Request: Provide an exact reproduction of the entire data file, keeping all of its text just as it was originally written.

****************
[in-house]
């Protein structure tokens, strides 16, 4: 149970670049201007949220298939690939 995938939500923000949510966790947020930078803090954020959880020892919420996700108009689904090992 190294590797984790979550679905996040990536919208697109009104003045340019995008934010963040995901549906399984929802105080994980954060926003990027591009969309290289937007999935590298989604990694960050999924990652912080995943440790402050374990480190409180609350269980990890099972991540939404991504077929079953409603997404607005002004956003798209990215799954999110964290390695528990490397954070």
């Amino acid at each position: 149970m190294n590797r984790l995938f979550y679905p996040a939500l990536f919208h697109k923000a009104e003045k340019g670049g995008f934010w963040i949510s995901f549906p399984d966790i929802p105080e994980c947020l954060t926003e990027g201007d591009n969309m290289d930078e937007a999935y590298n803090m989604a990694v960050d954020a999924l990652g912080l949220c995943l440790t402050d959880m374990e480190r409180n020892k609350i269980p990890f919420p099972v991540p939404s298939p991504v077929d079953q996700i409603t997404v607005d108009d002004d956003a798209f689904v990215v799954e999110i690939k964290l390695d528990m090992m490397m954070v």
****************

[in-house]
């Protein structure tokens, strides 16, 4: 149970670049201007949220298939690939 995938939500923000949510966790947020930078803090954020959880020892919420996700108009689904090992 190294590797984790979550679905996040990536919208697109009104003045340019995008934010963040995901549906399984929802105080994980954060926003990027591009969309290289937007999935590298989604990694960050999924990652912080995943440790402050374990480190409180609350269980990890099972991540939404991504077929079953409603997404607005002004956003798209990215799954999110964290390695528990490397954070």
């Amino acid at each position: 149970m190294n590797r984790l995938f979550y679905p996040a939500l990536f919208h697109k923000a009104e003045k340019g670049g995008f934010w963040i949510s995901f549906p399984d966790i929802p105080e994980c947020l954060t926003e990027g201007d591009n969309m290289d930078e937007a999935y590298n803090m989604a990694v960050d954020a999924l990652g912080l949220c995943l440790t402050d959880m374990e480190r409180n020892k609350i269980p990890f919420p099972v991540p939404s298939p991504v077929d079953q996700i409603t997404v607005d108009d002004d956003a798209f689904v990215v799954e999110i690939k964290l390695d528990m090992m490397m954070v």